MediaLiteracyEd45 karma

This is a great question, u/aedanflynn42
Media literacy is the competence of being able to access, analyze, create, reflect and act socially responsibly media messages. Sometimes it means to stop consuming and sometimes it is about self regulated consumption. But at the end of the day, media literacy makes you more aware and take steps to decide for yourself how, when and what to consume.

orange7crush68 karma

During the early days of the pandemic, the Wuhan lab leak story was heavily censored as misinformation. Months later it was brought up again as plausible. Is there always going to be mislabeling of information as misinformation that may have truth?

MediaLiteracyEd1 karma

u/orange7crush good point. As long as there are economical and political interests, the answer is yes. Media literacy can come to help in having the consumer inquires and evacuated the information they are given. Not just putting doubt, but also recognizing when false information is spread.

0x464646464636 karma

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MediaLiteracyEd-37 karma

u/It0x4646464646 is an interesting question that we struggle with.

See these two resources:

MEDIA IS US: UNDERSTANDING COMMUNICATION AND MOVING BEYOND BLAME https://www.elizavetafriesem.com/media_is_us.html

Buying the blame curriculum: https://www.medialit.org/reading-room/beyond-blame-media-literacy-violence-prevention

The idea is not to blame "The Media" since this is too vague and give too much slack to the people who create harm. We advocate for looking at the producers and the people who wanted the messages to be sent and deconstructing the power relations. There are many reasons why a message was sent and the impact can be beneficial for some and harmful for others. Is it the form that cause the issue - not as much as the people behind it. Social media for example help connect people and at the same time can promote cyberbullying as well. Hopefully it gives some insights.

Rivsmama91 karma

This is such a copout. There's a very real reason people don't trust the media anymore. They flat out lie to people and selectively showcase only the things that align with their political agenda. This would be fine if they were honest instead of pretending to be objective

MediaLiteracyEd4 karma

u/Rivsmama people have biases and this is part of communication. If you think of people you trust in your life, you see that they yearn it. Same with media and its producers some might earn your trust and some might not. Things are more complex than just either trusting or not, whether it is via mediated communication or personal communication.

NH-Boondocks16 karma

We advocate for looking at the producers and the people who wanted the messages to be sent and deconstructing the power relations.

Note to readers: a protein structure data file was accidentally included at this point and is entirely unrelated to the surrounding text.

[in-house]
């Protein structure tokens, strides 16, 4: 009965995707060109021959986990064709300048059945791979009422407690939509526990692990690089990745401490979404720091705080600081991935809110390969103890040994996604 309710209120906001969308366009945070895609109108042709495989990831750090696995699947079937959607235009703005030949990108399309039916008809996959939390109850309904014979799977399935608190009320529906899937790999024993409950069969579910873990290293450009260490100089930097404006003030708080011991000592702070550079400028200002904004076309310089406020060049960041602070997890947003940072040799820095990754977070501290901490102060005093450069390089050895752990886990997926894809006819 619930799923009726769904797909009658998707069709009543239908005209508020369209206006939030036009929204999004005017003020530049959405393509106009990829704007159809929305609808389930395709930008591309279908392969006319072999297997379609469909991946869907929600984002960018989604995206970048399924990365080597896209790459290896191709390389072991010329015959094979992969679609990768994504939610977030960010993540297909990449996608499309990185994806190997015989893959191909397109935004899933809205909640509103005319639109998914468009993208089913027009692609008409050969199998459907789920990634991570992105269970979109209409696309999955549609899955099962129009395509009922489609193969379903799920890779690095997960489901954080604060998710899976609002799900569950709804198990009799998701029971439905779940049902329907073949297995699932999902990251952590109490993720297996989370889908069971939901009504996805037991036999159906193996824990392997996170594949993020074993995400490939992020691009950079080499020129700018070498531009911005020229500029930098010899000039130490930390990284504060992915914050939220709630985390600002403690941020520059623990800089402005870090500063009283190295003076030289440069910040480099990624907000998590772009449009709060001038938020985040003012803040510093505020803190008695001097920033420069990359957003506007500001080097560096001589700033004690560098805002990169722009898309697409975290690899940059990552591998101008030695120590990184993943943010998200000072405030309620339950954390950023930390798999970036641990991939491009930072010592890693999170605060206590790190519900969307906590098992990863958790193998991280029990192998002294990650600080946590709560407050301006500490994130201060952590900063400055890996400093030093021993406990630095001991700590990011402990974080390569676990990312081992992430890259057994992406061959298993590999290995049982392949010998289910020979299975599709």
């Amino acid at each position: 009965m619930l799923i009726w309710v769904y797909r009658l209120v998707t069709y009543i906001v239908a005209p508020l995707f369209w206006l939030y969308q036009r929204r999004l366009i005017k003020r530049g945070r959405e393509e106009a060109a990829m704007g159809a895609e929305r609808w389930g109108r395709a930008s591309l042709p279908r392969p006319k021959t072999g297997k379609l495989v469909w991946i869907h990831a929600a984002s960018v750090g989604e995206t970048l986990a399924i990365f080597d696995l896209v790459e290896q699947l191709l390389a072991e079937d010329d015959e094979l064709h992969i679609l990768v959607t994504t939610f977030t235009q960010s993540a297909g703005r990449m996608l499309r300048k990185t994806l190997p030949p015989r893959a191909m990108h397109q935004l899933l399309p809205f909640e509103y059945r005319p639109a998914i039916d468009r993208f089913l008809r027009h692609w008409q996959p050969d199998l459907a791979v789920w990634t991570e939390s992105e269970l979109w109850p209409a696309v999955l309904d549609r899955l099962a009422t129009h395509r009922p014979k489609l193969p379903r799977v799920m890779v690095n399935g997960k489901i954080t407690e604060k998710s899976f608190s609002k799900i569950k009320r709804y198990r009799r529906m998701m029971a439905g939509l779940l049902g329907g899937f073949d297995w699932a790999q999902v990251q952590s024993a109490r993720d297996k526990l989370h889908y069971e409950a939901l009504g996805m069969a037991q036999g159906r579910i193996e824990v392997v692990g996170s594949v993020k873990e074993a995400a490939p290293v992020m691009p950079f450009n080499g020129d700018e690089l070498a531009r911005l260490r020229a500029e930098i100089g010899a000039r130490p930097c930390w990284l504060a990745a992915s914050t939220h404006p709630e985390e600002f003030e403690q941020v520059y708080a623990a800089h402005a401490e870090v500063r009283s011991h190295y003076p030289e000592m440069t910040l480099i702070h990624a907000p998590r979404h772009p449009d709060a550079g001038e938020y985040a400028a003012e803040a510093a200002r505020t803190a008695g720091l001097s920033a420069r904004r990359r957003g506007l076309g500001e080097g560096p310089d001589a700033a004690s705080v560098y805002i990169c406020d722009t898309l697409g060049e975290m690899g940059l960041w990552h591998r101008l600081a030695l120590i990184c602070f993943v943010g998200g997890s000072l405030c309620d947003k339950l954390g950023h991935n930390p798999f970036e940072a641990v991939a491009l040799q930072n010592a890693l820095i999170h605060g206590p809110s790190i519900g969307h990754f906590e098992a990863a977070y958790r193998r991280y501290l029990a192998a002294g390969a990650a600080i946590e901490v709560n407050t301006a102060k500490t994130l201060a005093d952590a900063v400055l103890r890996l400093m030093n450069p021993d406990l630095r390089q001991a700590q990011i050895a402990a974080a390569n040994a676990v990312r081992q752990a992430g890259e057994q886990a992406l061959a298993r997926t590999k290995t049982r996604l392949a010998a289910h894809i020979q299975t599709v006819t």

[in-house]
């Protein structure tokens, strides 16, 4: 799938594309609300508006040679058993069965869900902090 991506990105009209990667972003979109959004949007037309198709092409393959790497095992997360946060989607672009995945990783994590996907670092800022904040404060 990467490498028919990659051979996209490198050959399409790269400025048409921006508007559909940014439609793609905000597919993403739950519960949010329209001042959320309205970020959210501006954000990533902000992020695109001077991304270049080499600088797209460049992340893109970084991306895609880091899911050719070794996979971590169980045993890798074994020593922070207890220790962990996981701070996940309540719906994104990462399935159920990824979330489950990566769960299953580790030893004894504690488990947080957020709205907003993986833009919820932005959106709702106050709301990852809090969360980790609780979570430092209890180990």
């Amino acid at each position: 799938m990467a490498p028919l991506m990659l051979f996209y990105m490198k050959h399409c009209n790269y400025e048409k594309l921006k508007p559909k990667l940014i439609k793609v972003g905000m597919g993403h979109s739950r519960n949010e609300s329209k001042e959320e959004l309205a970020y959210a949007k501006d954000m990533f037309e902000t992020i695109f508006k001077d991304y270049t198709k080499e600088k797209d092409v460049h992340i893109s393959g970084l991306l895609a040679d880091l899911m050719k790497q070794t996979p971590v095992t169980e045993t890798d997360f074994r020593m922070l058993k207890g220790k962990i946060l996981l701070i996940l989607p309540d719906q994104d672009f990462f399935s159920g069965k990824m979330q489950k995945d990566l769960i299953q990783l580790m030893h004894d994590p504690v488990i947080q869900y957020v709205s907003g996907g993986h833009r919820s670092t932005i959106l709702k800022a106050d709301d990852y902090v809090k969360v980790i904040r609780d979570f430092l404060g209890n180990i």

How do you pinpoint individuals in an industry that is probably more universally partisan than just about any other in the United States

MediaLiteracyEd8 karma

u/NH-Boondocks each report or media has the list of producers. It is so much easier to blame the whole media. But you assume that partisanship is binary either left or right. People are more complex and therefore their messages as well.

davidg_tech36 karma

What is "media literacy?" How does it relate to questions such as, "What is the future of local investigative journalism and its role in a democracy?" If appropriate, please answer that question, too. Thanks!

MediaLiteracyEd37 karma

Hey u/davidg_tech! A simple definition of "media literacy" is the ability to access, analyze, evaluate and create media in all types of forms.

I don't think I can answer your second question directly or specifically, but I think there is a lot of research and thinking one can do about the future of local news and its role in democracy. Journalists, scholars and experts, including myself, would argue that local news is absolutely critical in a democracy. The more fact-based information we share with the public, the better informed they will be. Here's a recent article from NiemanLab about ideas for the future of local news: https://www.niemanlab.org/2021/03/build-for-a-crisis-ideas-for-the-future-of-local-news/

adminhotep33 karma

Questioning the integrity of elections is incredibly in this season. Whether it was the Iowa Caucus with what seemed like coordinated last minute polling location switches, and myriad issues with the Shadow Inc. developed reporting app, charges by the OAS against Bolivia on overnight totals, which led to a military coup (later debunked by researchers published in the NYT) or fraud claims in the 2020 general election along the same line against states' vote count.

Media has displayed different reactions in each of these cases - all but ignoring in the first case, uncritically supporting in the second case, and attempting to head off the expected fraud arguments (red mirage coverage and explanation) in the third.

My question is, give how differently the organizations charged with informing the public react to these circumstances, how am I to actually be informed on the true integrity of an election? Are there trustworthy independent unbiased resources devoted to analysis of election integrity that you can recommend, because the aforementioned groups don't seem to cut it consistently.

MediaLiteracyEd9 karma

u/adminhotep -

One of the reasons why I really appreciate your question is that there's sometimes a tension between having fast information and having confirmed information.

A few resources/sites you might check out that can help with the latter:

https://bipartisanpolicy.org/policy-area/elections/